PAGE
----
I’ll give you a hint:

It’s not  “just in your head.”

If you were to stick your neck into an MRI tube, I would bet that the imaging would show thousands, maybe millions of connections between your head and your body.  Veins, arteries, fascia, muscles, bones, nerves, an esophagus and windpipe…


(Look, Ma, it’s all connected!)

OK, OK, you say. But that’s just anatomical.  There’s a big functional division between the brain and the body.  The body is just the walking-around package; we really exist in the control center, the brain. Right?

Well, no. Not really.  Consider the following points:

*  Your digestive tract contains plenty of neurons and neurotransmitters, yes, the same kinds that are in your skull. This is known as the enteric nervous system or enteric brain.  I’ve heard it said that volume-wise, it’s about the same size as a cat’s brain. Sooo….your gut is processing more than just food! No wonder people have always talked about getting gut feelings about things, as in “I knew in my gut he was cheating on me,” etc.

*  There is a very big and important nerve that travels from your brainstem, winding its way through your body and down to your abdominal cavity. It’s called the vagus nerve, and there is cutting-edge research about its involvement in depression and all kinds of mood states. It seems there’s truth to the popular saying about someone who’s depressed having “a heavy heart.”

And here’s the thing: Over 80% of the vagus nerve is afferent.   In anatomical terms, that means the nerve impulses are traveling from the body to the brain. So, your brain isn’t just telling your body what to do! Your body is doing a lot of talking to your brain. In fact, the lower, more primitive portion of this nerve is strongly implicated in the freeze response, which actually shuts down the higher thinking functions of the brain.  Here are some articles from the website of Dr. Stephen Porges, the primary researcher developing the connection between the vagus nerve and mood and social functioning.

* It’s well-known that young children develop their brains through the use of their bodies: by touching, tasting, smelling, running around, falling down, learning to use their hands, their limbs, to solve problems; by interacting with something (or someone) and then watching to see what happens. Infants start this process by making faces at other people and then reacting to what the other people do. Why would all this stop in adulthood?

*  I haven’t bothered to do a particularly thorough search for this post, but over the years, I have read about many studies demonstrating the positive effects of physical exercise in alleviating depression.  Just Google it–a lot of results come up.  This is backed up by my clinical experience. So if the mind and body were so separate, how could running around or doing an aerobics class, help cure the blues? And why do so many report such joy in movement?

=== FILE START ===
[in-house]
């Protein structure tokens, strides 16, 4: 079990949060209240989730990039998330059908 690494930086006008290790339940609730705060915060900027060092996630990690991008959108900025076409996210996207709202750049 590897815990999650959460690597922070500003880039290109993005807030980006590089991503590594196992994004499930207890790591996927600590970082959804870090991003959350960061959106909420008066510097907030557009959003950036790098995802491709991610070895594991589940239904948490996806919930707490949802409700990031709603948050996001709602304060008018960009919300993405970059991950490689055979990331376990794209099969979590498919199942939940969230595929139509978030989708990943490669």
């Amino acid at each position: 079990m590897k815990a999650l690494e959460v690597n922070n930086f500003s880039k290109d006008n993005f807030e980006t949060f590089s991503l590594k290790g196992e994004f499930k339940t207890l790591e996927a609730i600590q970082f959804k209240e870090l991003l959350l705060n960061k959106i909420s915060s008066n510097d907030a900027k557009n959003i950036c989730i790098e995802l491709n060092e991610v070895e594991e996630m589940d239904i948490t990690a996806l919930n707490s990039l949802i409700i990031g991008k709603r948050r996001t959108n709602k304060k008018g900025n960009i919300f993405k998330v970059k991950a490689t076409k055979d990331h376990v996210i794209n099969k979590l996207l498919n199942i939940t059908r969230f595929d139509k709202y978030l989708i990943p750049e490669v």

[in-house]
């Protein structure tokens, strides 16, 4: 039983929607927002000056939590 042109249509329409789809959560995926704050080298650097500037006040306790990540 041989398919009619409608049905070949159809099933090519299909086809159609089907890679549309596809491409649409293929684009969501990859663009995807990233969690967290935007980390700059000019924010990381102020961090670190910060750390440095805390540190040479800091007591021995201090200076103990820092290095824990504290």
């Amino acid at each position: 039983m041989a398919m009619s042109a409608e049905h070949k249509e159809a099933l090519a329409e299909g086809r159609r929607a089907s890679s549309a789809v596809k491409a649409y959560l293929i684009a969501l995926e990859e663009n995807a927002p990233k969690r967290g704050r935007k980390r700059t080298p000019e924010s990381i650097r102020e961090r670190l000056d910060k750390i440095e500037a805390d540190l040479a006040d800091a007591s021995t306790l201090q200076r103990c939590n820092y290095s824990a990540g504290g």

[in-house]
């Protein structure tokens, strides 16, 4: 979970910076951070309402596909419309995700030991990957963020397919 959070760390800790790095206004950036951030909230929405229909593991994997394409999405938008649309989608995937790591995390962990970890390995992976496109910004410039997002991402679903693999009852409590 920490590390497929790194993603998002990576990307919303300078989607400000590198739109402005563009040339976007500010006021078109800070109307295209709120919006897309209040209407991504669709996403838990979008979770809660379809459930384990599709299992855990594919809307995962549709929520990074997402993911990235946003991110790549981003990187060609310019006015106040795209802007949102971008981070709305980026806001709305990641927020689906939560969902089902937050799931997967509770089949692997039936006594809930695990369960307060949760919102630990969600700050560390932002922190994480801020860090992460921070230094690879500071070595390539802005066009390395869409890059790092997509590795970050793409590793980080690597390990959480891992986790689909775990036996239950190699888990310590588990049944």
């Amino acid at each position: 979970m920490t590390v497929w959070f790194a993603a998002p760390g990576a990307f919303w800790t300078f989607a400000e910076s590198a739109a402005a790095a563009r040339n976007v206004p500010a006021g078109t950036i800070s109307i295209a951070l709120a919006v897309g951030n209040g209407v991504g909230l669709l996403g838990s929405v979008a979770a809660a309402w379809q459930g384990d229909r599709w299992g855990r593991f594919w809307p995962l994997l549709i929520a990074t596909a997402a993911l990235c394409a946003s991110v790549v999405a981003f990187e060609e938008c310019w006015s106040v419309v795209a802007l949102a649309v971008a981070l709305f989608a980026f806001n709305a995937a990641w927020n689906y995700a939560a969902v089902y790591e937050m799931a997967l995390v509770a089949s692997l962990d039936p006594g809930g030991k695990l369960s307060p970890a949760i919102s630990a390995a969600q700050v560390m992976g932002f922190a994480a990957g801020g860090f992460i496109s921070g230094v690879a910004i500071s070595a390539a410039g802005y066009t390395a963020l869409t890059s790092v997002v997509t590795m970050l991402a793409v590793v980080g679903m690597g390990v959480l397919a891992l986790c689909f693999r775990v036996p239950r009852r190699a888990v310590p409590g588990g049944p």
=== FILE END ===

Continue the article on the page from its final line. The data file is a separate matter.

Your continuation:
*  There is some speculation that Descartes was fulfilling a religious agenda with his famous theory of mind-body dualism: that is, by declaring that body was separate from mind/soul, ” irreligious people will be forced to believe in the prospect of an afterlife.” I’ve also heard that his proposed dualism made it politically easier for early anatomical scientists to dissect bodies, since corpses were  no longer in the purview of the church. In any case, the belief isn’t global; Eastern philosophy and medicinal practice doesn’t support mind-body dualism.

Does this mean the brain isn’t important? No! Not at all.  But solely working with cognition may not be sufficient for the treatment of trauma and mood disorders. Drs. Larry Heller and Aline LaPierre, in their new book, Healing Developmental Trauma, propose that nervous system dysregulation travels in loops between brain and body. So, we need to address both top-down (cognitive) and bottom-up (somatic) processing. That is, deal with both the thoughts and with the body.

For me, the bottom line is that by working with mind and body, I get to help my clients move towards becoming truly alive.  Somatic therapists (among many other people) have discovered that you can’t really be alive, in the deepest sense of the word, if you’re not fully inhabiting your body. People usually become alienated from their bodies because they have experienced physical and/or emotional pain.  (I recall someone in my Somatic Experiencing class saying on the first day, “I’m really a loft person. I live from the eyebrows up!” She didn’t “go downstairs” much, preferring to stay in the realm of her thoughts.)

The good news is, humans are very resilient, and retain mechanisms to heal. A somatic therapist doesn’t “heal you”. He or she helps you learn to reclaim your birthright in discovering and activating your body’s own homeostatic (balance) mechanisms.  Many people happily discover the sheer joy of being in their bodies, of being truly alive.  Now, this may take quite some time and a lot of work, to approach this joyful state of being.  And therapy, like the rest of life, has no guarantees.

But you don’t get anywhere if you don’t even try, right?